Director John G. Avildsen, Golden Globe nominee for Rocky, has died in Los Angeles from complications of pancreatic cancer. He was 81. Avildsen had a long and productive career, with iconic films such as Save the Tiger (1973), the Karate Kid trilogy (1984, 1986 and 1989), Lean on Me (1989), Rocky V (1989) and 8 Seconds (1994).
Born in Oak Park, Illinois, John Guilbert Avildsen started his career in the mid 1960s as assistant director for Arthur Penn and Otto Preminger. His first feature was Turn on Love (1969), a romantic drama set against the underground scene of New York’s Greenwich Village. But it was the intense character study of Save the Tiger, in 1973, that put him on the map. A tale of disillusion and middle age crisis in a rapidly changing America, Tiger is carried by a spectacular performance by Jack Lemmon, which earned him a Golden Globe nomination (besides two other nominations for the film and supporting actor Jack Gilford).
Three years later Avildsen would become a star director thanks to Rocky, a critical and box office success that earned him a Golden Globe nomination, along with five more for the picture - which took home the award for Best Motion Picture-Drama. Avildsen would return to the Rocky world in 1990, with Rocky V, and in between he scored another iconic franchise – The Karate Kid trilogy, an essential piece of 1980s pop culture (and the recipient of two Golden Globe nominations).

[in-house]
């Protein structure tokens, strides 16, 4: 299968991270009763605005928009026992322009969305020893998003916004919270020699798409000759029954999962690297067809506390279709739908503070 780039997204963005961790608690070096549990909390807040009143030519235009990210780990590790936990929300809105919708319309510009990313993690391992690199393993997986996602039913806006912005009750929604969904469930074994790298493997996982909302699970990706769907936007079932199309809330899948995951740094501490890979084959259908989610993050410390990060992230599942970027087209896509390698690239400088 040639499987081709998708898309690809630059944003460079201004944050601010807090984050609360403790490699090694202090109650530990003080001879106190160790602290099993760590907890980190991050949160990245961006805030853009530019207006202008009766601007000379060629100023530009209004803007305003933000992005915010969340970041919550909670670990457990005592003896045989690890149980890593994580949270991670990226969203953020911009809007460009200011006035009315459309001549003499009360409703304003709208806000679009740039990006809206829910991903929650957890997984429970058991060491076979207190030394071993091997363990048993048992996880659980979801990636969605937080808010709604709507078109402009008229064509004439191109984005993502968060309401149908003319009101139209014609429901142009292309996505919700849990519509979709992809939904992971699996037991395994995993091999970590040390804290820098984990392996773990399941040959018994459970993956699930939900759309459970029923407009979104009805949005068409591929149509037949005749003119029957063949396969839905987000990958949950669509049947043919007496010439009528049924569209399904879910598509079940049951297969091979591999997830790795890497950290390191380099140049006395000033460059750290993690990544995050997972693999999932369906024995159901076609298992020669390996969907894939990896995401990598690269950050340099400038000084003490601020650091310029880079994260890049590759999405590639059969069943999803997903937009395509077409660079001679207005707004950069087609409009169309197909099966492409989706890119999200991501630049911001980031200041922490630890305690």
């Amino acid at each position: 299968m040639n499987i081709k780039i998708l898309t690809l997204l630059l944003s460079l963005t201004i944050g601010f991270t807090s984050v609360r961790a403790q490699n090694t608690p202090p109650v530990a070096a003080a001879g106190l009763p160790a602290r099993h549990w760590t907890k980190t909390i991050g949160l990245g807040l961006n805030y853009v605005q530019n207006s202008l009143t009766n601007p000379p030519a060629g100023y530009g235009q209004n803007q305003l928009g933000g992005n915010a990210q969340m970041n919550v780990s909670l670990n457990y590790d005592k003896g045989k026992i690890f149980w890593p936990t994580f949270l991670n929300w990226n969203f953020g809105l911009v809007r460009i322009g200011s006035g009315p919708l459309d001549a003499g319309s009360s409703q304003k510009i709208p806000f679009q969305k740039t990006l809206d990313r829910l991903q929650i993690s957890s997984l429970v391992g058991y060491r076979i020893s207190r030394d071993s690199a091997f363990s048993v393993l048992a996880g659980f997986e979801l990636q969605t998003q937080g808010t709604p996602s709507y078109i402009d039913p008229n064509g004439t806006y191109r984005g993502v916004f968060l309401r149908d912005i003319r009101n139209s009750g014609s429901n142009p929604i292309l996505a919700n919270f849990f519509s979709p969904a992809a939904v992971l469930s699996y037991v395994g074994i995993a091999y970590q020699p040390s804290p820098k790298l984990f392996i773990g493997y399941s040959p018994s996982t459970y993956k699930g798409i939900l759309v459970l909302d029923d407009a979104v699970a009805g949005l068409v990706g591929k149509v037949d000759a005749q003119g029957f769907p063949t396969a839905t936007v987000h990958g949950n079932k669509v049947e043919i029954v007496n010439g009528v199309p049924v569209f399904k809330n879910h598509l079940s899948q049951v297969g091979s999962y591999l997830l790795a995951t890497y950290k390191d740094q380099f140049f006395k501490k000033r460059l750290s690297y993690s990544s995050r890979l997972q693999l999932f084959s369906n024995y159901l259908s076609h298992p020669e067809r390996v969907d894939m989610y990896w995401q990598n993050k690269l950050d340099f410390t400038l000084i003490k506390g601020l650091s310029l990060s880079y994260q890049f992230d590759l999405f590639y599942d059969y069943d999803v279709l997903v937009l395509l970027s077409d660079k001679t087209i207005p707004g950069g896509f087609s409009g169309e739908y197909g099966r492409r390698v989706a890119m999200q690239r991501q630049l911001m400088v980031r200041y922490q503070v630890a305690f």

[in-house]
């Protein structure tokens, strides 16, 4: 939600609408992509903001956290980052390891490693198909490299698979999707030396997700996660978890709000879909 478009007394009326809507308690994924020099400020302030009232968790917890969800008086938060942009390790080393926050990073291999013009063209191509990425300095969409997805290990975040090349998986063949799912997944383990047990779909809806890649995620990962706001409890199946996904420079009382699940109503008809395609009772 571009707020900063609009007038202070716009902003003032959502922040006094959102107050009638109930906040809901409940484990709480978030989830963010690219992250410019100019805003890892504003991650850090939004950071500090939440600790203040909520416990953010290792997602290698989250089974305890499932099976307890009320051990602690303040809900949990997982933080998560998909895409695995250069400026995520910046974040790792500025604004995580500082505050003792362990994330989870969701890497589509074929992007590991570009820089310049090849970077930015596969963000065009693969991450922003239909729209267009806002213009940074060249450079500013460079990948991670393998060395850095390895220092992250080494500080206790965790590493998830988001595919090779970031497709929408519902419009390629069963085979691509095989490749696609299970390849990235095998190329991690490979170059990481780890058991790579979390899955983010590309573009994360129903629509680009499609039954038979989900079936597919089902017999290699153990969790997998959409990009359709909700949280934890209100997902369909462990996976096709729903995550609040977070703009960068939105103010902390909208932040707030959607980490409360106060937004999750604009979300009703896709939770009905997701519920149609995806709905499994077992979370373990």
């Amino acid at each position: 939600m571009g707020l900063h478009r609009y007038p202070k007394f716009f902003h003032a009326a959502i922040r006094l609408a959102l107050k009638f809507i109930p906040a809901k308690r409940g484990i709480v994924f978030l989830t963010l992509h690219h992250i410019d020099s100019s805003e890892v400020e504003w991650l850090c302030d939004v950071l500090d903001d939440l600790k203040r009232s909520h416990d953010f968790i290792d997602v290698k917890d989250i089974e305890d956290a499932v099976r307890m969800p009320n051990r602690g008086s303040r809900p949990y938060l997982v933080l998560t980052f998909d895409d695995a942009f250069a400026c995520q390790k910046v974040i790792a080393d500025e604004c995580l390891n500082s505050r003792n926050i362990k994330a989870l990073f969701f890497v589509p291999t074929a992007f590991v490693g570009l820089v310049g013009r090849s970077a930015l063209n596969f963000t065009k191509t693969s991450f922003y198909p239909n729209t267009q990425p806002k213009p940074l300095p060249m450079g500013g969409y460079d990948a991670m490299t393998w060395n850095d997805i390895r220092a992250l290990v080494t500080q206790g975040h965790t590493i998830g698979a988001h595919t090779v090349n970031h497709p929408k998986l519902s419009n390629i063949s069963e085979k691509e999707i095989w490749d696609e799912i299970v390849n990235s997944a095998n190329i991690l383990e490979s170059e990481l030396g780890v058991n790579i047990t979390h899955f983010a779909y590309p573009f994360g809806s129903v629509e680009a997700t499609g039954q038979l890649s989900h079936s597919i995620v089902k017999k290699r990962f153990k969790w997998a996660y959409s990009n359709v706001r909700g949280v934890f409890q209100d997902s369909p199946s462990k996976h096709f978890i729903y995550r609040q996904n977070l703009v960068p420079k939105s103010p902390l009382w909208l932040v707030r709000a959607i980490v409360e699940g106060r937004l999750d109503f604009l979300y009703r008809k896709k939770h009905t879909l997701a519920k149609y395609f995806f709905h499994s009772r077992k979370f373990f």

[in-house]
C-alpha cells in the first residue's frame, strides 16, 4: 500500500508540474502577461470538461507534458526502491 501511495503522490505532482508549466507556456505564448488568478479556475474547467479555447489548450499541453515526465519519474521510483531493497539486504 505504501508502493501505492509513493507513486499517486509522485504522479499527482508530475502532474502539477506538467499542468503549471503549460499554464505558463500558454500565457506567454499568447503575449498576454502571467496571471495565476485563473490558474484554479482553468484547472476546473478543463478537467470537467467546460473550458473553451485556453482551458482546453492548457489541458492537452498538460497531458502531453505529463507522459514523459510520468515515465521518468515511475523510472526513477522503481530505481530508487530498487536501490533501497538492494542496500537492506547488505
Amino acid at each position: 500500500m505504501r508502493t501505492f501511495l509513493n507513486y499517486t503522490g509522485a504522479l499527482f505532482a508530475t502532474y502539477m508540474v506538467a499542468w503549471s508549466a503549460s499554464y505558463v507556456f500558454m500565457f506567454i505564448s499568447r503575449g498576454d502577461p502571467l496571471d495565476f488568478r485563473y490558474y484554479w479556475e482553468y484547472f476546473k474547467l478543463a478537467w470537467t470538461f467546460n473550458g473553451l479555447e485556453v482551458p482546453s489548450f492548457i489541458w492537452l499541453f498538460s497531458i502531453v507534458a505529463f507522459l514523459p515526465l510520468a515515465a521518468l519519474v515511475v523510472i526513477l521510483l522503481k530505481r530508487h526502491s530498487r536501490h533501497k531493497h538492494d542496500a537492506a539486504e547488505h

A documentary about his life and work, John G. Avildsen: King of the Underdogs (2016), highlighted his passion for fighters of all kinds, from Rocky Balboa to Morgan Freeman's inner-school teacher in Lean on Me - characters faced with apparently unsurmountable obstacles, who find their strength within themselves, against all odds.
At the time of his death Avildsen was working on the pre-production of his 25th feature film, Nate & Al, a road movie starring Richard Dreyfuss and Martin Landau.